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Thermostat Temp

Discussion in '200, Avenger/Sebring, Cirrus/Stratus/Breeze' started by chuzz, Mar 17, 2017.

  1. chuzz

    chuzz Active Member

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    Okay guys, this one has me stumped. I'm getting near the 150,000 mile antifreeze change interval on my 2013 200 and am looking at replacing the thermostat when I do the flush and fill. I have two options and both are strange temp choices for me. One says 170 degree t-stat and the other option is 203 degree temp stat. SAY WHAT? When did these strange temp stats come into play and how the heck do I know which one to get? I'm guessing I'll get the 170 just to get the cooler running engine. I'm in FL, so not real concerned about a HOT heater. I'd never use it at all if not for the wife. Will the OEM t-stat be stamped or does anyone know what usually is the standard? Or does the 2.4 have two thermostats, one of each temp? I know they're probably stupid questions, but I'm just the guy to ask them.
     
  2. ImperialCrown

    ImperialCrown Moderator Level III Supporter

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    There are 2 thermostats. A 170 degF primary and 203 degF secondary. The 170 opens first and the secondary opens later.
    If the heater is working OK and the temp gauge is normal, you probably don't have to replace the thermostats as part of a flush routine.
     
    Doug D likes this.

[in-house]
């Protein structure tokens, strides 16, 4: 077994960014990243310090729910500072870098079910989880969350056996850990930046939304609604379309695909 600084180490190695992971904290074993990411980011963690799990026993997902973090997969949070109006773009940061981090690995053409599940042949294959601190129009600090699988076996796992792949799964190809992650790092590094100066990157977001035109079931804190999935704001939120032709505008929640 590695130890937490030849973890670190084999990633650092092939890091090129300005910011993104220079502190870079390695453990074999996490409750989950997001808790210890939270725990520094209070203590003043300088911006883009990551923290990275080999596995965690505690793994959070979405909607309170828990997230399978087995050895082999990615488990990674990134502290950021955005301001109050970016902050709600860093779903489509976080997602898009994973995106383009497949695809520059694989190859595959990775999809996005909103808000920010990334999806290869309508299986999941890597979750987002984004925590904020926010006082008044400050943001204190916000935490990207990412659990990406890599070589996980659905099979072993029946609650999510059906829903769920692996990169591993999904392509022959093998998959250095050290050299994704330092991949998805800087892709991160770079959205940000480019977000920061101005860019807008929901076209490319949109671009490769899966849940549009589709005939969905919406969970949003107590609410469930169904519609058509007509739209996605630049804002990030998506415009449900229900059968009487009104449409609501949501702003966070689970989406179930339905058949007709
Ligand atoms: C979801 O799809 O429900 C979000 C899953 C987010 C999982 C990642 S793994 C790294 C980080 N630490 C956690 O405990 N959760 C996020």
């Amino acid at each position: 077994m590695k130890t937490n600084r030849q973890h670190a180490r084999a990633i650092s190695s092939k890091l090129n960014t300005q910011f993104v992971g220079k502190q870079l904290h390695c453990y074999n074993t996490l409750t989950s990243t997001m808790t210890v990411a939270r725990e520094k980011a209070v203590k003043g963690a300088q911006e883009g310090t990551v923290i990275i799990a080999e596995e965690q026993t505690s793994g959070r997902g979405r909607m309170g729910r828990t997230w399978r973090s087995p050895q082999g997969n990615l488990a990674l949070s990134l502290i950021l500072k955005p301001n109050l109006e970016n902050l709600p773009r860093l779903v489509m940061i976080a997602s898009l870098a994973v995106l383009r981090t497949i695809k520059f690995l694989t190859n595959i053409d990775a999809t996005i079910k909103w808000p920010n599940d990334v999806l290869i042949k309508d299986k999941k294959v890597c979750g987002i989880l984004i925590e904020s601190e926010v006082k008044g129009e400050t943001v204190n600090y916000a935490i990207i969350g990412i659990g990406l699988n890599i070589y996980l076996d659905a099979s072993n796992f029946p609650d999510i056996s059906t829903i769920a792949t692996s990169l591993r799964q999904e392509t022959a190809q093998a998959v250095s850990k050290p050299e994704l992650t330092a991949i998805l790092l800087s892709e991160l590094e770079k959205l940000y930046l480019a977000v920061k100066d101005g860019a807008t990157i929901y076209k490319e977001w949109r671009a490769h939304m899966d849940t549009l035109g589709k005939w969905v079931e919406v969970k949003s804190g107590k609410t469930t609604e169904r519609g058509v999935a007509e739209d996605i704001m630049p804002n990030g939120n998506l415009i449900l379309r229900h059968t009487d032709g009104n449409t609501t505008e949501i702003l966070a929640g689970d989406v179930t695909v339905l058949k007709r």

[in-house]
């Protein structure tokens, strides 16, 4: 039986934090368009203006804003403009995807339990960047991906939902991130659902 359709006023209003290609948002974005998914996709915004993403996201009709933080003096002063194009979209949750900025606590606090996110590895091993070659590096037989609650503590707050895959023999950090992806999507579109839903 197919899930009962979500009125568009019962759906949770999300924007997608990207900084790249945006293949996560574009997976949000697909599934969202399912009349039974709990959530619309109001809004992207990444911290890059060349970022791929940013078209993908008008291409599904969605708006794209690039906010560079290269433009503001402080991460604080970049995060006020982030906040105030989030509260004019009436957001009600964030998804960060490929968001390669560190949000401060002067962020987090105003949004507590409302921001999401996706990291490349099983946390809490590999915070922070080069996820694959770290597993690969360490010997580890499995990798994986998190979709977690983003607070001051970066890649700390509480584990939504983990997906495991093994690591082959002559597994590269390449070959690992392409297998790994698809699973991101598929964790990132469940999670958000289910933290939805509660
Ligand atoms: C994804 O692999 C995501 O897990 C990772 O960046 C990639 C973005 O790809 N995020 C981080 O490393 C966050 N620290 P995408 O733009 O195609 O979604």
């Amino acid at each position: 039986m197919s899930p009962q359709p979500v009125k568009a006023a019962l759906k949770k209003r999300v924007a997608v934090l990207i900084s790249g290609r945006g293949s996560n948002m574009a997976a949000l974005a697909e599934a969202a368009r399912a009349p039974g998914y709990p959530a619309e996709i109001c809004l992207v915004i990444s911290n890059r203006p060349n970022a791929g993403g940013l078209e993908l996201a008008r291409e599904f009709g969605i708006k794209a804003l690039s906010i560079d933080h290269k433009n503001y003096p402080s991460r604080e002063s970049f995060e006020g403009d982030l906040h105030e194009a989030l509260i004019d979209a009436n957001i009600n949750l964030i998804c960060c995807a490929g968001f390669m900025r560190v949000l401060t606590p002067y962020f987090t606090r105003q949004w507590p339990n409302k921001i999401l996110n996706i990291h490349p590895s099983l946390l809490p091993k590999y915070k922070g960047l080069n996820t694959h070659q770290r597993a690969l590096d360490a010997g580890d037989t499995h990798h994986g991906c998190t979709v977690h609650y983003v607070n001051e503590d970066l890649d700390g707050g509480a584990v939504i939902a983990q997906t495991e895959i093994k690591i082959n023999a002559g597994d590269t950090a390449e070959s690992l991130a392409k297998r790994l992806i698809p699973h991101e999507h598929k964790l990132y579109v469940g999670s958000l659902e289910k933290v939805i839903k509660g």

3. chuzz

    chuzz Active Member

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    Thanks for that info, IC. I was contemplating not changing them. Do any of you know if the 50/50 Prestone mix that I can get at Walmart is safe for my car? It clearly states on the jug that it's safe for ALL models. I would post a picture of the label, but am too lazy right now. I know OAT is recommended, but not sure if O'Reilly sells it. I will check with them. Here's what the label on the Prestone jug says:
    All makes, all models of ANY car or light duty truck
    Works with ANY color antifreeze
    Will NOT void vehicle manufacturer's warranty
    Up to 5 years or 150,000 miles of protection.
     
  4. ImperialCrown

    ImperialCrown Moderator Level III Supporter

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  5. chuzz

    chuzz Active Member

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    Hmmmm, I thought the Dex-Cool was a GM specific product. I REALLY don't want any GM stuff in my Mopar. I might just have to bite the bullet and see how much I can get a couple of gallons for at the stealership. Dang it! I'll see how much they want. I looked in my owners manual and it just says has to meet the MS-12106, which the Dex-Cool does indeed. Thanks again IC.